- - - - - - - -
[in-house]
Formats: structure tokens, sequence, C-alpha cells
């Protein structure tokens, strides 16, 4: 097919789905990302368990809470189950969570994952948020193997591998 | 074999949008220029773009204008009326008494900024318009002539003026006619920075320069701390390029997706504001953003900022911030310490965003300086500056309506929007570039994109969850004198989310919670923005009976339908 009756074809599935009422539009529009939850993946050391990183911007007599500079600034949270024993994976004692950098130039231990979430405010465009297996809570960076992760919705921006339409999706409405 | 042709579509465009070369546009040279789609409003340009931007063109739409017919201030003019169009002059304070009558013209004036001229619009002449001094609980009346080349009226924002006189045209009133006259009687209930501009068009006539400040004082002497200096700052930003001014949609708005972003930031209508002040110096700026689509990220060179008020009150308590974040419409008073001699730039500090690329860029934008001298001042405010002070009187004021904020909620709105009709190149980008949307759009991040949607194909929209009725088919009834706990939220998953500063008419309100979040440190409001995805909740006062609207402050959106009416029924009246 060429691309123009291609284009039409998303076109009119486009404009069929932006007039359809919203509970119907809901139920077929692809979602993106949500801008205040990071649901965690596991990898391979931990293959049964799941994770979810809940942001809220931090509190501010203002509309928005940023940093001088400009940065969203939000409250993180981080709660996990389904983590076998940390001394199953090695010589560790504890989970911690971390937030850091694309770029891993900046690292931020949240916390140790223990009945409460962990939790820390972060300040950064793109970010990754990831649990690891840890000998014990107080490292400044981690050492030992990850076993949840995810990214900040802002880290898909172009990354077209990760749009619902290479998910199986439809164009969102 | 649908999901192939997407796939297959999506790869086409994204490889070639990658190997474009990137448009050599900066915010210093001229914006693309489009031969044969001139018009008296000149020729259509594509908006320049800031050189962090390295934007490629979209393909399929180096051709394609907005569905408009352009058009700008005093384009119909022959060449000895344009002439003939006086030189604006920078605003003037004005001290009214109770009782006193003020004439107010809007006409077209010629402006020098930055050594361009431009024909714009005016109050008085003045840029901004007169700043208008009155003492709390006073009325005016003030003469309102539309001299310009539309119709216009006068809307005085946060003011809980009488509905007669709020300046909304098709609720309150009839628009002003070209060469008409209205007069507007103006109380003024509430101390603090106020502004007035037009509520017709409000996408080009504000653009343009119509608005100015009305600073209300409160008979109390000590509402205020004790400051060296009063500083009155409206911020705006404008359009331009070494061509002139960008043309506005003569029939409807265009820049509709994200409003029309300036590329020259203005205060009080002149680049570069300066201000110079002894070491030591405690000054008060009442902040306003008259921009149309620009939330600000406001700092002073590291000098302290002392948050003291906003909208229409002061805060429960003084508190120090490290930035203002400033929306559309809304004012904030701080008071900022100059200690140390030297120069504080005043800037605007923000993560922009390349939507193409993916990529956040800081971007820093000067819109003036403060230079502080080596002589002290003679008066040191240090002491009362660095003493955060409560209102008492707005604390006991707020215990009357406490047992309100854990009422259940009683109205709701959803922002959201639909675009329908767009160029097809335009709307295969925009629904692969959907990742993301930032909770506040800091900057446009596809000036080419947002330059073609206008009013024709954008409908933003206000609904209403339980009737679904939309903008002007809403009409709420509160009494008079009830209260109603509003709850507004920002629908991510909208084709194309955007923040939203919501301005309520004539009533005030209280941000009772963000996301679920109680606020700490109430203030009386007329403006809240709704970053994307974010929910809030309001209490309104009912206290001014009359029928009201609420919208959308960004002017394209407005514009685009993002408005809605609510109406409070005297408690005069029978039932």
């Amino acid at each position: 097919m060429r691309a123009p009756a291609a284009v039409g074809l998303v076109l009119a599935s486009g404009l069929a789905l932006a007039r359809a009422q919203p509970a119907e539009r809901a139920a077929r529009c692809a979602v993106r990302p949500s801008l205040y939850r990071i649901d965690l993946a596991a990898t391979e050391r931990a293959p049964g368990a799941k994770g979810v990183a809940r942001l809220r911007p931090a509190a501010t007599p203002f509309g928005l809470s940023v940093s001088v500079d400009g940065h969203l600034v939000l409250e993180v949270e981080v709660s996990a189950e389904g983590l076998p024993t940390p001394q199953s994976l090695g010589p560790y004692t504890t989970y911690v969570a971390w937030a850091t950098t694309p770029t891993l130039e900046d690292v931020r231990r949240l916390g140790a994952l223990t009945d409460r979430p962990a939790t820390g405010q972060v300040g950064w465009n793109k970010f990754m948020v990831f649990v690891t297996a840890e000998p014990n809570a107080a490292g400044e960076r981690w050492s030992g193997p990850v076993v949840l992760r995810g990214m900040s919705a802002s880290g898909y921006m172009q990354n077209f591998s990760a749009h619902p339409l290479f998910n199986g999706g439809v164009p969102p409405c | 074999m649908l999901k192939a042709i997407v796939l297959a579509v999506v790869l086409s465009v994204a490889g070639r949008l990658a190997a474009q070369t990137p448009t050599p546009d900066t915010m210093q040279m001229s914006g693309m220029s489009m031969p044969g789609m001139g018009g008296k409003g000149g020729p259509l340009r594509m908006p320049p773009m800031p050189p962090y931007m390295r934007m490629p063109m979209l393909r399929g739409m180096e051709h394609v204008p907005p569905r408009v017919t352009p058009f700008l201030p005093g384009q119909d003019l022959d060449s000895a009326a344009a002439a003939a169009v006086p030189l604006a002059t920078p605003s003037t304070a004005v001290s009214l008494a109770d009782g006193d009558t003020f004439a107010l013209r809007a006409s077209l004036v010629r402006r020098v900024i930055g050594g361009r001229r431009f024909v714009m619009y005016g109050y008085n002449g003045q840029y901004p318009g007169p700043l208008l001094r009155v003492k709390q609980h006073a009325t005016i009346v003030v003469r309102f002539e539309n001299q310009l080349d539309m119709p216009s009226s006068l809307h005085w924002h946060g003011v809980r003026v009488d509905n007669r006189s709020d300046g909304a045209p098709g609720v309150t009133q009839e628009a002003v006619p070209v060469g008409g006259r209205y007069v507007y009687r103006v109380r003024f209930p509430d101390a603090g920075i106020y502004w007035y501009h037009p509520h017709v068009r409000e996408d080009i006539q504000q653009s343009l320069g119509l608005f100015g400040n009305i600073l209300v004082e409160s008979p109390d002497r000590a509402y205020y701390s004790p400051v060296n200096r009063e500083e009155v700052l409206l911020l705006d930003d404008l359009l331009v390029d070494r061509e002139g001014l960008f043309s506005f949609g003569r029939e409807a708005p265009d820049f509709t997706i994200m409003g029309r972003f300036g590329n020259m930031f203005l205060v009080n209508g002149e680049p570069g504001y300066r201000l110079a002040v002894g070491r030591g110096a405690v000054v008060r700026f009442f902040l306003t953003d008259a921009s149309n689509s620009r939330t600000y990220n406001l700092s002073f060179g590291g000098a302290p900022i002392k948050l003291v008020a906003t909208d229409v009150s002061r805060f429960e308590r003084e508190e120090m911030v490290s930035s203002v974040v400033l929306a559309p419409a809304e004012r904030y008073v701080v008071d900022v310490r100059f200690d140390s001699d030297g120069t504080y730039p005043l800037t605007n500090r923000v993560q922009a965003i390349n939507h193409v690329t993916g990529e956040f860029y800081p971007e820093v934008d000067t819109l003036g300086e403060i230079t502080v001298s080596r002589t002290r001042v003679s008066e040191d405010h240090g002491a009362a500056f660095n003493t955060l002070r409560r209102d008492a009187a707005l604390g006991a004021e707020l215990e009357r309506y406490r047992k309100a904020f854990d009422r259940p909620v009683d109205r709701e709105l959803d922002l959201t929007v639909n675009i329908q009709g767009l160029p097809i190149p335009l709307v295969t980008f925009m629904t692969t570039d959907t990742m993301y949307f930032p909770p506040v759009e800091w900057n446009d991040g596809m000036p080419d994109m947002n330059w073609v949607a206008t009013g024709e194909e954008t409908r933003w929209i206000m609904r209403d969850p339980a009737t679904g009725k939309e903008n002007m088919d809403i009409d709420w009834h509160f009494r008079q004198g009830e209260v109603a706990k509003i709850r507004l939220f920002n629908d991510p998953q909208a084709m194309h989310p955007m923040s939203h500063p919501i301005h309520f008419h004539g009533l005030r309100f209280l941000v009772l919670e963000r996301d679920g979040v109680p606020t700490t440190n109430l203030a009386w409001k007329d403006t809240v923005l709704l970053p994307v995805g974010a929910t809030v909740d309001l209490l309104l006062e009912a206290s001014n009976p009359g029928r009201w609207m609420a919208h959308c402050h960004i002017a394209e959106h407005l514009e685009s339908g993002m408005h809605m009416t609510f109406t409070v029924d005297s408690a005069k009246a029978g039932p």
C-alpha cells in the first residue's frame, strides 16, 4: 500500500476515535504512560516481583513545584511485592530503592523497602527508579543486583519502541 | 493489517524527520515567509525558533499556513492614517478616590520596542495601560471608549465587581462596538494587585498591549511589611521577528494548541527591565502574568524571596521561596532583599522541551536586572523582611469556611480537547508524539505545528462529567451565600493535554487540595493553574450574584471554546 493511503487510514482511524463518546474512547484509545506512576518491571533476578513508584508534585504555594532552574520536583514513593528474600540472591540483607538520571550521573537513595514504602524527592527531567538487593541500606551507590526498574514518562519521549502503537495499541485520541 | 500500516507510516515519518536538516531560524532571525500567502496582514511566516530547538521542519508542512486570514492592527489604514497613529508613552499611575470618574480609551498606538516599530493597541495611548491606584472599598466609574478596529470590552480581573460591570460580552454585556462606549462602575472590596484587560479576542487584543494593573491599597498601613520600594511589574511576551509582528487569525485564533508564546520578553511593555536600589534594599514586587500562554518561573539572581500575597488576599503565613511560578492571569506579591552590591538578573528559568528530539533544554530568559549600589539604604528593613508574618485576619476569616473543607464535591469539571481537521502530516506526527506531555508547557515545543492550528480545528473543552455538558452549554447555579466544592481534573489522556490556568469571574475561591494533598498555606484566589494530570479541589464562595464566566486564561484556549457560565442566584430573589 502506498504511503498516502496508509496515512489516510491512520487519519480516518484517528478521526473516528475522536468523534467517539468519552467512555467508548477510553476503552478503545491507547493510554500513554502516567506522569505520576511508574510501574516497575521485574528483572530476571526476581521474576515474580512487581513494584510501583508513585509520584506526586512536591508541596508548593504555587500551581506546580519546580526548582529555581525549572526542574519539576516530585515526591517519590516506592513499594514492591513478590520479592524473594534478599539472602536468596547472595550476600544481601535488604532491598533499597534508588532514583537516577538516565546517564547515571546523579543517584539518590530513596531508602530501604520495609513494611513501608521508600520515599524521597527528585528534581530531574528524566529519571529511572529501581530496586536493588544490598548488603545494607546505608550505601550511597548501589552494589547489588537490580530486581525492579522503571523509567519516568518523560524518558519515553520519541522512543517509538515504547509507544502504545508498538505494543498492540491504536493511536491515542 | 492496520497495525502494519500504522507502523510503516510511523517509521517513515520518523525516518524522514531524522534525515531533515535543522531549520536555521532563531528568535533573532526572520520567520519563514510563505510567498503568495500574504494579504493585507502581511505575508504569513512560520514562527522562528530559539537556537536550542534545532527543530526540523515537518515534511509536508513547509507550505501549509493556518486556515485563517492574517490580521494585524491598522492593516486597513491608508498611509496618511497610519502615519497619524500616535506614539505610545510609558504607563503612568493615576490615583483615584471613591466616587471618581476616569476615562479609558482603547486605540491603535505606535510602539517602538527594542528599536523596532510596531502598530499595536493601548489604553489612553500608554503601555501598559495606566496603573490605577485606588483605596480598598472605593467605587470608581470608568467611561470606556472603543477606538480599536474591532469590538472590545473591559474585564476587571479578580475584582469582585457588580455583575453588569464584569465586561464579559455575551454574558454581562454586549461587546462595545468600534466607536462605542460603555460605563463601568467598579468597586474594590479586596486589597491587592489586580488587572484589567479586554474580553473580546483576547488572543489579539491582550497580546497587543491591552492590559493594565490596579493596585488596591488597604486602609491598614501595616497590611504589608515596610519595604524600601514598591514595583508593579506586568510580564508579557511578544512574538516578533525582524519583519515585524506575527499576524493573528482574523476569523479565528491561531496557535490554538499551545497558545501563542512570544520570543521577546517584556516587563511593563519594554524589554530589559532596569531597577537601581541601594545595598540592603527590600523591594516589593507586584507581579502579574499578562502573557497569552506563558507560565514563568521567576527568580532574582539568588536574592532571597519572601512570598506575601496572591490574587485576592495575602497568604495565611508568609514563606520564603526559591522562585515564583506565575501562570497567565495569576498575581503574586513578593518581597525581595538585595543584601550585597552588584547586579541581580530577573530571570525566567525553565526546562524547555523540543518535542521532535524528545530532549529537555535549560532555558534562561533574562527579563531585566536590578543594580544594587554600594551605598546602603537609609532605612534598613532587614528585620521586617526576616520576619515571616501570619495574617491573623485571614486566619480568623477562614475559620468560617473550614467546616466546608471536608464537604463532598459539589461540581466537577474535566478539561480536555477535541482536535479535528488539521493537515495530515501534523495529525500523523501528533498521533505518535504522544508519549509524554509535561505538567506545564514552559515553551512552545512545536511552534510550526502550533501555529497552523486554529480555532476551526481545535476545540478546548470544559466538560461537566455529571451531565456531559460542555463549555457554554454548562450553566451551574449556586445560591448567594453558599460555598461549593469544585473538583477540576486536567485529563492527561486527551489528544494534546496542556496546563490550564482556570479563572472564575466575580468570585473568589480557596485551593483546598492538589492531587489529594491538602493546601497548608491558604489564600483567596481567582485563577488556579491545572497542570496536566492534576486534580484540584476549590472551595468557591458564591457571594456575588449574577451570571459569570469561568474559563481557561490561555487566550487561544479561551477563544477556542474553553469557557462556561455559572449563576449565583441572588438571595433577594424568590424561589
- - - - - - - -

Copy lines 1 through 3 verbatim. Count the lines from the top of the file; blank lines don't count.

[in-house]
Formats: structure tokens, sequence, C-alpha cells
């Protein structure tokens, strides 16, 4: 097919789905990302368990809470189950969570994952948020193997591998 | 074999949008220029773009204008009326008494900024318009002539003026006619920075320069701390390029997706504001953003900022911030310490965003300086500056309506929007570039994109969850004198989310919670923005009976339908 009756074809599935009422539009529009939850993946050391990183911007007599500079600034949270024993994976004692950098130039231990979430405010465009297996809570960076992760919705921006339409999706409405 | 042709579509465009070369546009040279789609409003340009931007063109739409017919201030003019169009002059304070009558013209004036001229619009002449001094609980009346080349009226924002006189045209009133006259009687209930501009068009006539400040004082002497200096700052930003001014949609708005972003930031209508002040110096700026689509990220060179008020009150308590974040419409008073001699730039500090690329860029934008001298001042405010002070009187004021904020909620709105009709190149980008949307759009991040949607194909929209009725088919009834706990939220998953500063008419309100979040440190409001995805909740006062609207402050959106009416029924009246 060429691309123009291609284009039409998303076109009119486009404009069929932006007039359809919203509970119907809901139920077929692809979602993106949500801008205040990071649901965690596991990898391979931990293959049964799941994770979810809940942001809220931090509190501010203002509309928005940023940093001088400009940065969203939000409250993180981080709660996990389904983590076998940390001394199953090695010589560790504890989970911690971390937030850091694309770029891993900046690292931020949240916390140790223990009945409460962990939790820390972060300040950064793109970010990754990831649990690891840890000998014990107080490292400044981690050492030992990850076993949840995810990214900040802002880290898909172009990354077209990760749009619902290479998910199986439809164009969102 | 649908999901192939997407796939297959999506790869086409994204490889070639990658190997474009990137448009050599900066915010210093001229914006693309489009031969044969001139018009008296000149020729259509594509908006320049800031050189962090390295934007490629979209393909399929180096051709394609907005569905408009352009058009700008005093384009119909022959060449000895344009002439003939006086030189604006920078605003003037004005001290009214109770009782006193003020004439107010809007006409077209010629402006020098930055050594361009431009024909714009005016109050008085003045840029901004007169700043208008009155003492709390006073009325005016003030003469309102539309001299310009539309119709216009006068809307005085946060003011809980009488509905007669709020300046909304098709609720309150009839628009002003070209060469008409209205007069507007103006109380003024509430101390603090106020502004007035037009509520017709409000996408080009504000653009343009119509608005100015009305600073209300409160008979109390000590509402205020004790400051060296009063500083009155409206911020705006404008359009331009070494061509002139960008043309506005003569029939409807265009820049509709994200409003029309300036590329020259203005205060009080002149680049570069300066201000110079002894070491030591405690000054008060009442902040306003008259921009149309620009939330600000406001700092002073590291000098302290002392948050003291906003909208229409002061805060429960003084508190120090490290930035203002400033929306559309809304004012904030701080008071900022100059200690140390030297120069504080005043800037605007923000993560922009390349939507193409993916990529956040800081971007820093000067819109003036403060230079502080080596002589002290003679008066040191240090002491009362660095003493955060409560209102008492707005604390006991707020215990009357406490047992309100854990009422259940009683109205709701959803922002959201639909675009329908767009160029097809335009709307295969925009629904692969959907990742993301930032909770506040800091900057446009596809000036080419947002330059073609206008009013024709954008409908933003206000609904209403339980009737679904939309903008002007809403009409709420509160009494008079009830209260109603509003709850507004920002629908991510909208084709194309955007923040939203919501301005309520004539009533005030209280941000009772963000996301679920109680606020700490109430203030009386007329403006809240709704970053994307974010929910809030309001209490309104009912206290001014009359029928009201609420919208959308960004002017394209407005514009685009993002408005809605609510109406409070005297408690005069029978039932």